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I was thinking about how humans cook their food while other animals don't and cooking food raises its temperature.

So can human stomachs withstand higher temperatures than most other animals as an adaptation to humans cooking food?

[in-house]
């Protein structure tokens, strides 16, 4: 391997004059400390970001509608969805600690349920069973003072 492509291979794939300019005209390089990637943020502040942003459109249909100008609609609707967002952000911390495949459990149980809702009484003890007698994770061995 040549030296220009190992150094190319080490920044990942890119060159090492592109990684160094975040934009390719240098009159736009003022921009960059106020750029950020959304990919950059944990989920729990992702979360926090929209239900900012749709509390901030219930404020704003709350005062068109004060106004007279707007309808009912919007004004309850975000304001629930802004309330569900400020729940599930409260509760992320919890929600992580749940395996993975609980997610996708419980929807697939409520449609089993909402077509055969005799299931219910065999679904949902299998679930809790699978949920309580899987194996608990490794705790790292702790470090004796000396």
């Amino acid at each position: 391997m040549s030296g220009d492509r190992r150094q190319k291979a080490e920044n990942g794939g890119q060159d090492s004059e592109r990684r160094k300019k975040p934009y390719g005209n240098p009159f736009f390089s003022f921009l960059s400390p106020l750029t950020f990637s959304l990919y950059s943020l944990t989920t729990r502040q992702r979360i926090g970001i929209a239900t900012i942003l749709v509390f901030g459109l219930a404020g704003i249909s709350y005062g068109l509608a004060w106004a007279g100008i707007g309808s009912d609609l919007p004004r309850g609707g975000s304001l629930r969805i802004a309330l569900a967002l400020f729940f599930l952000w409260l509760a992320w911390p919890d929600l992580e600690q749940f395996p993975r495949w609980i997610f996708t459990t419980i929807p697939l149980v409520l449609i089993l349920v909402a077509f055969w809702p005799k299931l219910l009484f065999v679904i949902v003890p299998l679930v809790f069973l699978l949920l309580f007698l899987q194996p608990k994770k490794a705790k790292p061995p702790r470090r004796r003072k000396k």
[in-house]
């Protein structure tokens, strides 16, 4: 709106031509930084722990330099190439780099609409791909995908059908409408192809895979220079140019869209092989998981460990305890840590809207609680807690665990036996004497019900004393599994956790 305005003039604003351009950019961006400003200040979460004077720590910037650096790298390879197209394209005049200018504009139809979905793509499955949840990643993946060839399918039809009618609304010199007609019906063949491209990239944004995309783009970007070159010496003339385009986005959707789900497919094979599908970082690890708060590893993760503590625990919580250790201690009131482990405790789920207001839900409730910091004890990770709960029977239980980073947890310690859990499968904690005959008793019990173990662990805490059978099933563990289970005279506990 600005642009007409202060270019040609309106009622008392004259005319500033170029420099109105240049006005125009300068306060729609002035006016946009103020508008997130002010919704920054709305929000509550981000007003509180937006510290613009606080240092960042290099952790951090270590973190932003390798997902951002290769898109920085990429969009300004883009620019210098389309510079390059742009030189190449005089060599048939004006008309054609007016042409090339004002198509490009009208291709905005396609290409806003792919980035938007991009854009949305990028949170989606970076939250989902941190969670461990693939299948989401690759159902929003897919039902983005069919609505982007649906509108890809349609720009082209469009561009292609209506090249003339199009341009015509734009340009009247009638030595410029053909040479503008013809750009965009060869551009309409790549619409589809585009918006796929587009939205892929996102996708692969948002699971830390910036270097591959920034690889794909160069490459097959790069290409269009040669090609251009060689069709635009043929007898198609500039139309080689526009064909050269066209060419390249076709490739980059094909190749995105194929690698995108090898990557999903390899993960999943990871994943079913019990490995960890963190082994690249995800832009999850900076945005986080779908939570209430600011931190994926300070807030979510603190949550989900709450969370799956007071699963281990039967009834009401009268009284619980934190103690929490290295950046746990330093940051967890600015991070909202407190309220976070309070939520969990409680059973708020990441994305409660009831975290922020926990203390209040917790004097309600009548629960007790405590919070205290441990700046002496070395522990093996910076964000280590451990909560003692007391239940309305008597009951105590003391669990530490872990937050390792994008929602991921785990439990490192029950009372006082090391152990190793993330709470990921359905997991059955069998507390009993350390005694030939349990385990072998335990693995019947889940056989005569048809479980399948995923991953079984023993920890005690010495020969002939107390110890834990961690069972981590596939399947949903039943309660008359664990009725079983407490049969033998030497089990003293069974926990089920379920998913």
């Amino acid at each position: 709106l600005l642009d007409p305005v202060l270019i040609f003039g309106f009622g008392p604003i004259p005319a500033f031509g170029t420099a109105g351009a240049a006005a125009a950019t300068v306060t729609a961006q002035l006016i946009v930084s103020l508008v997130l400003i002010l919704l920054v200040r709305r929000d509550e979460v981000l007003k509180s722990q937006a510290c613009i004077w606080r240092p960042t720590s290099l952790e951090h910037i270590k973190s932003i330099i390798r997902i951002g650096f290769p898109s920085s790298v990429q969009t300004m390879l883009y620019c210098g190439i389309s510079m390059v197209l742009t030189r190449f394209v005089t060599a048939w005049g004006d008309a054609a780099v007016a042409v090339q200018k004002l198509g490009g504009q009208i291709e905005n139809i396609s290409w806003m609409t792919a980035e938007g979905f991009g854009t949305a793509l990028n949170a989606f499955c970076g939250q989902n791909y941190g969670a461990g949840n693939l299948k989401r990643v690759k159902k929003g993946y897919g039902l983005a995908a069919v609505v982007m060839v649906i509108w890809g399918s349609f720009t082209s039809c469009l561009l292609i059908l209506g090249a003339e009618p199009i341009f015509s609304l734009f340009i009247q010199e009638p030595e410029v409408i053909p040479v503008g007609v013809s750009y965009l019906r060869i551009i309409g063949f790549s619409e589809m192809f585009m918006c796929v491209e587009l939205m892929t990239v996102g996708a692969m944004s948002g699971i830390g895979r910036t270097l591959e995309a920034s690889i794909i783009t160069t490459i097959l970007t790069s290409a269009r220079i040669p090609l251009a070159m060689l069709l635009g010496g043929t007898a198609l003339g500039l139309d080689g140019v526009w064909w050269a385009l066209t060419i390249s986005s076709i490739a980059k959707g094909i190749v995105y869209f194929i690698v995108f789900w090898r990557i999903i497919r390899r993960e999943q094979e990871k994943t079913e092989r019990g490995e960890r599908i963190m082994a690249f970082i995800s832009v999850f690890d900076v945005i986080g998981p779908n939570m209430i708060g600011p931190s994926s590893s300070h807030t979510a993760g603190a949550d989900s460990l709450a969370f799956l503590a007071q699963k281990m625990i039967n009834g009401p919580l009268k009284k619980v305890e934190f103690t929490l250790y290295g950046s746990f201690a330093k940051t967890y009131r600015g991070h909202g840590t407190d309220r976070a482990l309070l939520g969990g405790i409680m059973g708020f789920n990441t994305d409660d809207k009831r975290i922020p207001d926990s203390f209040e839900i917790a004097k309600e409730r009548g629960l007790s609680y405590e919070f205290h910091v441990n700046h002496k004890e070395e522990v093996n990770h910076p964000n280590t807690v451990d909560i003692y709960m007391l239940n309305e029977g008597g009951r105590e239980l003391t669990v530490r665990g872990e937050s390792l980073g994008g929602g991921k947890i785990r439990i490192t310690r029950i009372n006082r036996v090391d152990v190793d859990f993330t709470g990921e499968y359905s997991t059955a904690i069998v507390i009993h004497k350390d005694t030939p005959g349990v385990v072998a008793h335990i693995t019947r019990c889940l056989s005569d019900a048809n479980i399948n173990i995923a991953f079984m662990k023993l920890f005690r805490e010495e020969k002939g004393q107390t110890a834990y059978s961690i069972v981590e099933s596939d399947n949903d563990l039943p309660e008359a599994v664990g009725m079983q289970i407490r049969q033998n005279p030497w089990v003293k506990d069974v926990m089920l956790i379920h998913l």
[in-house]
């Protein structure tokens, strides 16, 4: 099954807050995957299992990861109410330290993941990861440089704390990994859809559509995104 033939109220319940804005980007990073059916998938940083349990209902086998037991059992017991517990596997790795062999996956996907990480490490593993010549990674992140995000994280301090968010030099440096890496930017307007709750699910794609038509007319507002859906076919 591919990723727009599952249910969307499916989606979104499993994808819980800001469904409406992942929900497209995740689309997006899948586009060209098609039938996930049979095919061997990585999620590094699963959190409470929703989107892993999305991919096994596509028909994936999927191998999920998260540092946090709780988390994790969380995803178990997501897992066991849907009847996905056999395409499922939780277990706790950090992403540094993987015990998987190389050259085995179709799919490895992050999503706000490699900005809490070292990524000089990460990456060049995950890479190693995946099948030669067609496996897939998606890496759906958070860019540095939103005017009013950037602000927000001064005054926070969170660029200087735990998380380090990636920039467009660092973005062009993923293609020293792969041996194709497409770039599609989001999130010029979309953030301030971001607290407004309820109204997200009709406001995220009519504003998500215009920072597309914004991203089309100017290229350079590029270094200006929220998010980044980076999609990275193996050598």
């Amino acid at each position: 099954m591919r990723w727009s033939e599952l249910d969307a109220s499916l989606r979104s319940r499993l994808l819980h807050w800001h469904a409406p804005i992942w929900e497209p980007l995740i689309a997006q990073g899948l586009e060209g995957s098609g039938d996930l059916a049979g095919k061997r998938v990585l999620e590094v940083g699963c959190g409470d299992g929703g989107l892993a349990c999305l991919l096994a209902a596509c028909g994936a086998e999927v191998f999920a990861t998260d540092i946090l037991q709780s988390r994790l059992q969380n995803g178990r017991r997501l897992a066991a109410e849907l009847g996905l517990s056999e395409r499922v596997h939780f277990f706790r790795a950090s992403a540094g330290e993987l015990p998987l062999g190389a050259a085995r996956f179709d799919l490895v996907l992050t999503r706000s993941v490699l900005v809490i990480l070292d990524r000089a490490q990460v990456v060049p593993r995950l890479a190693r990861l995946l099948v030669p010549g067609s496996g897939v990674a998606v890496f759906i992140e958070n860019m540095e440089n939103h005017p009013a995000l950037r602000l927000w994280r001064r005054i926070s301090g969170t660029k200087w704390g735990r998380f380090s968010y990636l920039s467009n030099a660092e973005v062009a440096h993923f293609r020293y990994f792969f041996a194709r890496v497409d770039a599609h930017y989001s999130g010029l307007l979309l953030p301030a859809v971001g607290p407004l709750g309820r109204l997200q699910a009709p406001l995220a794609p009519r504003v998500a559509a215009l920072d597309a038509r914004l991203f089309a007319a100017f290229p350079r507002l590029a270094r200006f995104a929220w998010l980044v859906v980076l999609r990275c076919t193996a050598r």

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  • $\begingroup$ Generally, cooked food cools down considerably - to roughly body temperature - before it can be eaten - ever burn your mouth on something that was too hot? Likewise, meat eaten by carnivores is going to be near body temperature, and other foods will be warmed or cooled going down the throat. Actually, it seems to be the other way around: humans are more likely than other animals to eat very cold foods, such as ice cream :-) $\endgroup$ – jamesqf Jun 10 at 17:19